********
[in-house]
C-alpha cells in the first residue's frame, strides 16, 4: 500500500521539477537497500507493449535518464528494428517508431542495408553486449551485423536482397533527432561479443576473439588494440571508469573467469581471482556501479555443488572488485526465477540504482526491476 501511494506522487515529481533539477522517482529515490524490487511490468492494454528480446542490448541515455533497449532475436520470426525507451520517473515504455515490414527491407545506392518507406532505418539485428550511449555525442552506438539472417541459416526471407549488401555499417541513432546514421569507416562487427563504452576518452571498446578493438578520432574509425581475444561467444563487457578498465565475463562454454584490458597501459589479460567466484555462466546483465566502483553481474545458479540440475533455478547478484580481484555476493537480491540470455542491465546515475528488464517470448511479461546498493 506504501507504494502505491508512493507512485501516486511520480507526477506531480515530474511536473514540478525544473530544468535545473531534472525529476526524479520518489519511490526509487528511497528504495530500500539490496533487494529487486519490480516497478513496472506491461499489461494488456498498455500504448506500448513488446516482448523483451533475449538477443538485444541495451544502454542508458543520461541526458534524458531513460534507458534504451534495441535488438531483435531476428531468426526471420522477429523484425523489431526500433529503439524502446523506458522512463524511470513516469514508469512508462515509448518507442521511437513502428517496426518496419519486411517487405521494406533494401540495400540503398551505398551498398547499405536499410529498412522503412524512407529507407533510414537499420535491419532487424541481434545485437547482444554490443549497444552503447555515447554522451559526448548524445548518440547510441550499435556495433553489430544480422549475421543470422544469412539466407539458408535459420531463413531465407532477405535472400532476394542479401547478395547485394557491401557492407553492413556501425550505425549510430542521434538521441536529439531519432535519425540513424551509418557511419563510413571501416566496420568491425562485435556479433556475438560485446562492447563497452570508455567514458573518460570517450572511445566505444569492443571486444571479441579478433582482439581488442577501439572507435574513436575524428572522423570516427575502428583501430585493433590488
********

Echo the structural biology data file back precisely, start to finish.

[in-house]
C-alpha cells in the first residue's frame, strides 16, 4: 500500500521539477537497500507493449535518464528494428517508431542495408553486449551485423536482397533527432561479443576473439588494440571508469573467469581471482556501479555443488572488485526465477540504482526491476 501511494506522487515529481533539477522517482529515490524490487511490468492494454528480446542490448541515455533497449532475436520470426525507451520517473515504455515490414527491407545506392518507406532505418539485428550511449555525442552506438539472417541459416526471407549488401555499417541513432546514421569507416562487427563504452576518452571498446578493438578520432574509425581475444561467444563487457578498465565475463562454454584490458597501459589479460567466484555462466546483465566502483553481474545458479540440475533455478547478484580481484555476493537480491540470455542491465546515475528488464517470448511479461546498493 506504501507504494502505491508512493507512485501516486511520480507526477506531480515530474511536473514540478525544473530544468535545473531534472525529476526524479520518489519511490526509487528511497528504495530500500539490496533487494529487486519490480516497478513496472506491461499489461494488456498498455500504448506500448513488446516482448523483451533475449538477443538485444541495451544502454542508458543520461541526458534524458531513460534507458534504451534495441535488438531483435531476428531468426526471420522477429523484425523489431526500433529503439524502446523506458522512463524511470513516469514508469512508462515509448518507442521511437513502428517496426518496419519486411517487405521494406533494401540495400540503398551505398551498398547499405536499410529498412522503412524512407529507407533510414537499420535491419532487424541481434545485437547482444554490443549497444552503447555515447554522451559526448548524445548518440547510441550499435556495433553489430544480422549475421543470422544469412539466407539458408535459420531463413531465407532477405535472400532476394542479401547478395547485394557491401557492407553492413556501425550505425549510430542521434538521441536529439531519432535519425540513424551509418557511419563510413571501416566496420568491425562485435556479433556475438560485446562492447563497452570508455567514458573518460570517450572511445566505444569492443571486444571479441579478433582482439581488442577501439572507435574513436575524428572522423570516427575502428583501430585493433590488